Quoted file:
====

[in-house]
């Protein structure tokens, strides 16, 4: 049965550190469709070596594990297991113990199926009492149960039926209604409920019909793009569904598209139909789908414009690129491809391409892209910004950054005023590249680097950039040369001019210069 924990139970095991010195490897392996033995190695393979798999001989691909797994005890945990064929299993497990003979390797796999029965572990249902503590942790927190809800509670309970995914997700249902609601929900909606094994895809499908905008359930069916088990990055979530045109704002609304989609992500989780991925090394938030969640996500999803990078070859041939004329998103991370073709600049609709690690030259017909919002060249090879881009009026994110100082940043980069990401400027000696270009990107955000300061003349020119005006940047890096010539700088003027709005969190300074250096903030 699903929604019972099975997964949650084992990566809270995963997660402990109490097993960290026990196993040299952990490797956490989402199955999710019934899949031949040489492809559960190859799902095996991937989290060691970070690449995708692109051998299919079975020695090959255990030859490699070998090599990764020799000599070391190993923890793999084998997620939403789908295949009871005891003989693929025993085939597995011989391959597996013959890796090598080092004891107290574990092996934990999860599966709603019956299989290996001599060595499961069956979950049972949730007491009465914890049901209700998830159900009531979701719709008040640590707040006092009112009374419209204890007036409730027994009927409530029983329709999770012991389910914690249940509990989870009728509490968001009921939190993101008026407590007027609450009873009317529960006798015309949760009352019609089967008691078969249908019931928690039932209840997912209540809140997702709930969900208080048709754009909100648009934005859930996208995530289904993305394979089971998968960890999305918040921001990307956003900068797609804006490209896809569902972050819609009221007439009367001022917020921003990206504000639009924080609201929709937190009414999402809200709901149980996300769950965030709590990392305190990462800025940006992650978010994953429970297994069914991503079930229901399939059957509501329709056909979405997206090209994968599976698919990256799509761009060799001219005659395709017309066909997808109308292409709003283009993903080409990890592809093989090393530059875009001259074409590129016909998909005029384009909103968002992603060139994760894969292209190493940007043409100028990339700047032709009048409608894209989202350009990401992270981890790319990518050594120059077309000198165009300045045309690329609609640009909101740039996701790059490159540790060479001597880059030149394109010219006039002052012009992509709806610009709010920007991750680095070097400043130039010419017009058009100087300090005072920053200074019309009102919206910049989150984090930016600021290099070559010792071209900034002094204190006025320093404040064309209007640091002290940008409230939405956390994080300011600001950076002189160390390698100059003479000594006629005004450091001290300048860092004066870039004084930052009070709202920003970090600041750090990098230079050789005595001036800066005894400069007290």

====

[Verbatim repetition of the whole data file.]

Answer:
[in-house]
């Protein structure tokens, strides 16, 4: 049965550190469709070596594990297991113990199926009492149960039926209604409920019909793009569904598209139909789908414009690129491809391409892209910004950054005023590249680097950039040369001019210069 924990139970095991010195490897392996033995190695393979798999001989691909797994005890945990064929299993497990003979390797796999029965572990249902503590942790927190809800509670309970995914997700249902609601929900909606094994895809499908905008359930069916088990990055979530045109704002609304989609992500989780991925090394938030969640996500999803990078070859041939004329998103991370073709600049609709690690030259017909919002060249090879881009009026994110100082940043980069990401400027000696270009990107955000300061003349020119005006940047890096010539700088003027709005969190300074250096903030 699903929604019972099975997964949650084992990566809270995963997660402990109490097993960290026990196993040299952990490797956490989402199955999710019934899949031949040489492809559960190859799902095996991937989290060691970070690449995708692109051998299919079975020695090959255990030859490699070998090599990764020799000599070391190993923890793999084998997620939403789908295949009871005891003989693929025993085939597995011989391959597996013959890796090598080092004891107290574990092996934990999860599966709603019956299989290996001599060595499961069956979950049972949730007491009465914890049901209700998830159900009531979701719709008040640590707040006092009112009374419209204890007036409730027994009927409530029983329709999770012991389910914690249940509990989870009728509490968001009921939190993101008026407590007027609450009873009317529960006798015309949760009352019609089967008691078969249908019931928690039932209840997912209540809140997702709930969900208080048709754009909100648009934005859930996208995530289904993305394979089971998968960890999305918040921001990307956003900068797609804006490209896809569902972050819609009221007439009367001022917020921003990206504000639009924080609201929709937190009414999402809200709901149980996300769950965030709590990392305190990462800025940006992650978010994953429970297994069914991503079930229901399939059957509501329709056909979405997206090209994968599976698919990256799509761009060799001219005659395709017309066909997808109308292409709003283009993903080409990890592809093989090393530059875009001259074409590129016909998909005029384009909103968002992603060139994760894969292209190493940007043409100028990339700047032709009048409608894209989202350009990401992270981890790319990518050594120059077309000198165009300045045309690329609609640009909101740039996701790059490159540790060479001597880059030149394109010219006039002052012009992509709806610009709010920007991750680095070097400043130039010419017009058009100087300090005072920053200074019309009102919206910049989150984090930016600021290099070559010792071209900034002094204190006025320093404040064309209007640091002290940008409230939405956390994080300011600001950076002189160390390698100059003479000594006629005004450091001290300048860092004066870039004084930052009070709202920003970090600041750090990098230079050789005595001036800066005894400069007290």